ANN ARBOR, MI - SEPTEMBER 10: Cierre Wood #20 of the Notre Dame Fighting Irish celebrate a first quarter touchdown with Braxston Cave #52 and Michael Floyd #3 while playing the Michigan Wolverines at Michigan Stadium on September 10, 2010 in Ann Arbor, Michigan. (Photo by Gregory Shamus/Getty Images)
After the ACC solidified itself with the addition of Syracuse and Pitt, concerns about realignment have kind of died down around here. But over the past day or so, Notre Dame's situation has reclaimed headlines. With West Virginia - or Louisville, depending on how all that works out - leaving the Big East for good, the Fighting Irish's situation has become significantly less tenable, meaning there's still at least one blockbuster move on the horizon.
The New York Post, which admittedly isn't the most reputable source on realignment, has a story claiming that the Irish are considering three options: keeping football independent while joining the Big 12 in all other sports, or going full-conference with either the Big Ten or ACC.
"Each option has a strength and a weakness," said a Post source. "The Big Ten keeps them a national program, but football will be hard-pressed to win the league and it hurts the basketball's ability to recruit in the East."
"The ACC offers them a better chance to win the league and helps the basketball program, but it hurts their standing as a national program," the source added. "The Big 12 offers them a chance to keep their independence in football, but it's a terrible cultural fit for Notre Dame."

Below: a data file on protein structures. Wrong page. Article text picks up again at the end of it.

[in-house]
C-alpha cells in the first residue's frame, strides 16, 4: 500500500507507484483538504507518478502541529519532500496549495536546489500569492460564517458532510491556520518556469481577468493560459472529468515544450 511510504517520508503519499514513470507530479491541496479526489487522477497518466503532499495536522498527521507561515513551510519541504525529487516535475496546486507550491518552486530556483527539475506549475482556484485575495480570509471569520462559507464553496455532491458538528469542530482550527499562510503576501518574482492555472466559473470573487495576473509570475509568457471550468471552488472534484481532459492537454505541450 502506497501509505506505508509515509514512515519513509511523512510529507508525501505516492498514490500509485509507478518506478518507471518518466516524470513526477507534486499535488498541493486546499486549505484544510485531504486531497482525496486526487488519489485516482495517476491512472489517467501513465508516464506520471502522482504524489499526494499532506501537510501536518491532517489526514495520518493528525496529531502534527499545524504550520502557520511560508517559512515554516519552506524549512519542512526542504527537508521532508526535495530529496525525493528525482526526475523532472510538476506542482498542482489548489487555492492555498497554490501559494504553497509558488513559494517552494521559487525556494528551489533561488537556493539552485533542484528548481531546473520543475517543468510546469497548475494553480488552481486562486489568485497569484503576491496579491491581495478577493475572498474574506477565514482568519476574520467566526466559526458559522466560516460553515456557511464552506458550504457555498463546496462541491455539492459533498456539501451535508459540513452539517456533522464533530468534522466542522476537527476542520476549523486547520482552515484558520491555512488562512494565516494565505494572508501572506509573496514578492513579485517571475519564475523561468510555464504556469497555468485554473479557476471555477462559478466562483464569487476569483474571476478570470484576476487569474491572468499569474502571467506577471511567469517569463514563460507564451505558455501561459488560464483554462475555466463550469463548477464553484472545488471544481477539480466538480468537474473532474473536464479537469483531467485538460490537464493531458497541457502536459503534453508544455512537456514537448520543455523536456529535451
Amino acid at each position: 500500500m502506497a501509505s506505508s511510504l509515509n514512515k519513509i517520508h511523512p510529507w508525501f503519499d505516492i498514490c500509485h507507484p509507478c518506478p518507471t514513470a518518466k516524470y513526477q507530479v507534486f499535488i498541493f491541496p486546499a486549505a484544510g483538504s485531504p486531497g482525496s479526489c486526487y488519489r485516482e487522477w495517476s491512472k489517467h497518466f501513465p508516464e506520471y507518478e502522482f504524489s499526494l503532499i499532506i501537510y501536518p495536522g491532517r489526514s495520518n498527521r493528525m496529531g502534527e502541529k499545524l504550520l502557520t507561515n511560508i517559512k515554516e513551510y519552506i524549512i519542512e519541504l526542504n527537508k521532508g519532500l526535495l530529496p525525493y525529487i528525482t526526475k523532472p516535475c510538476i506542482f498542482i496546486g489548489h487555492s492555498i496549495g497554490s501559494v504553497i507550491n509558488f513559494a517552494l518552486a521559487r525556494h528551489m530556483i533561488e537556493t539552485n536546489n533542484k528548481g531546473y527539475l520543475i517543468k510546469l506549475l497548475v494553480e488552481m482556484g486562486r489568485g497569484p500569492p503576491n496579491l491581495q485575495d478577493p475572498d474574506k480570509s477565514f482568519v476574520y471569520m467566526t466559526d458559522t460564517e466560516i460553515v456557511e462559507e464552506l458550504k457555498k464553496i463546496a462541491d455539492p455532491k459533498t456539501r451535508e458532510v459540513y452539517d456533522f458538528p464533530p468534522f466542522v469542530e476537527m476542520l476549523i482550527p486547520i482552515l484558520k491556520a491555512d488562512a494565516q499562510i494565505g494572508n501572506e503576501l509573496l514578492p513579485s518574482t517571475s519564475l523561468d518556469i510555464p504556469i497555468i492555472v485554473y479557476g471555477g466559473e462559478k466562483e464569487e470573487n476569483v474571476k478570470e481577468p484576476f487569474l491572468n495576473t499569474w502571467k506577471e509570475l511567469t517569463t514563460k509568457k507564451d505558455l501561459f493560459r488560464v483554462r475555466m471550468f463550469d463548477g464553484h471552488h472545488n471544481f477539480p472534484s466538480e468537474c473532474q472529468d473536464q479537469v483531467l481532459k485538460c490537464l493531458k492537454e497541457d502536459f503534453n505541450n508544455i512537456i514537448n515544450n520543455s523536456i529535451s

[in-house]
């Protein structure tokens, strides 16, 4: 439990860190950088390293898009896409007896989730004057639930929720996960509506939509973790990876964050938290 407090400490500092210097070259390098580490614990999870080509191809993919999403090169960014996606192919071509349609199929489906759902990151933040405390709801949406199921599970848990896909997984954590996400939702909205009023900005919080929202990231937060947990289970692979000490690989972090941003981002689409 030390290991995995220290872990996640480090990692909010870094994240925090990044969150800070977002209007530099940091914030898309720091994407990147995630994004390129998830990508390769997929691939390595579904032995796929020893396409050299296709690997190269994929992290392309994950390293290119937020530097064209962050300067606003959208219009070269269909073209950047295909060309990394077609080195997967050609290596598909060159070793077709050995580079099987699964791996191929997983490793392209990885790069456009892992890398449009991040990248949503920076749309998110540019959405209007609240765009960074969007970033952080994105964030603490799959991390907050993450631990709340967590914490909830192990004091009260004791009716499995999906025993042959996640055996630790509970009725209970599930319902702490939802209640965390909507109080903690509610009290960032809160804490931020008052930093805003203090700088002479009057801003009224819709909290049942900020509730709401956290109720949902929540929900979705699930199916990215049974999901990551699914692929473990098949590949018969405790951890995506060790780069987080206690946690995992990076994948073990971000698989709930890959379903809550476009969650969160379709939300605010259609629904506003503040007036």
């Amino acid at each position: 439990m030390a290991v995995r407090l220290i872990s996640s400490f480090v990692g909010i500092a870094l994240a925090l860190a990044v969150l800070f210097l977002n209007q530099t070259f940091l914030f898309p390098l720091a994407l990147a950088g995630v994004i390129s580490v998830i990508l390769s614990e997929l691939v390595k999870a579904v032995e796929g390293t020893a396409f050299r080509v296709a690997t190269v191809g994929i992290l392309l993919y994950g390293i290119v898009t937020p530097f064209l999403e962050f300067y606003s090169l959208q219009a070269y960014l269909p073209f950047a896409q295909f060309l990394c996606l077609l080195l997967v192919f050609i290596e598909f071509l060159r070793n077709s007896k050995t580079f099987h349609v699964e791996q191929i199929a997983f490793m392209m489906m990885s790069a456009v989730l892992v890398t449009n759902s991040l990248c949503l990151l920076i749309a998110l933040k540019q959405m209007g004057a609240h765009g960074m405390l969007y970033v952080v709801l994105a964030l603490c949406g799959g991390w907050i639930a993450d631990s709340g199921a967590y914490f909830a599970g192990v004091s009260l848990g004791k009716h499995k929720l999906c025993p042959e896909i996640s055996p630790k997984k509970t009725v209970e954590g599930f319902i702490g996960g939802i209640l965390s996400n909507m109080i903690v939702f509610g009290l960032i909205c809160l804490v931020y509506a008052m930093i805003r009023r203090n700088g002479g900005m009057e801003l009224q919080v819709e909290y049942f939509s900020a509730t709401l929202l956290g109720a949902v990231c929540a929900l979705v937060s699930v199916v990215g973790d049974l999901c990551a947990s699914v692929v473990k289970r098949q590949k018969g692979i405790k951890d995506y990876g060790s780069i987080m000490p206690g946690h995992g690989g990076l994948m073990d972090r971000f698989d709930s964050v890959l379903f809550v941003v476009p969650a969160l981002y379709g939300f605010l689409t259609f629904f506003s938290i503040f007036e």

Of course, yesterday Gene Wojciechowski of ESPN shared his opinion that, if push did come to shove with the Irish, the ACC would be the clubhouse leader. OrangeBloods, meanwhile, also claims that the Irish are "seriously considering" moving their non-football sports to the Big 12, though as a Texas site it doesn't really give any time to any other options they may be "seriously considering." And in the most recent story from realignment guru Pete Thamel, the same options were mentioned, with some mention being given to the Irish's east-coast ties and the mini-Big East the ACC has already built.
Should ND decided to leave the indie crowd and join the ACC, it'd be a huge coup for a conference. Even though I still have a few misgivings about the geographical fit, as more and more former Big East schools join the cultural concerns are rapidly disappearing.
The big hang-up will continue to be revenue sharing, which ND probably doesn't want to do and which the ACC definitely does. Even without revenue sharing, the Irish would help the TV deal, bring a top-notch program, and bring in one of the biggest fanbases in the country, not to mention the academic boost the conference would get.
If the Irish ultimately decide to stay put or join either the Big Ten or the B12, Swofford and the ACC will probably have to look to UConn and Rutgers, which is boring but safe. Of course, if the Irish end up in the Big Ten, that opens a whole new can of worms given that Jim Delaney's bunch would need another school at that point, and we'd get to do this all over again.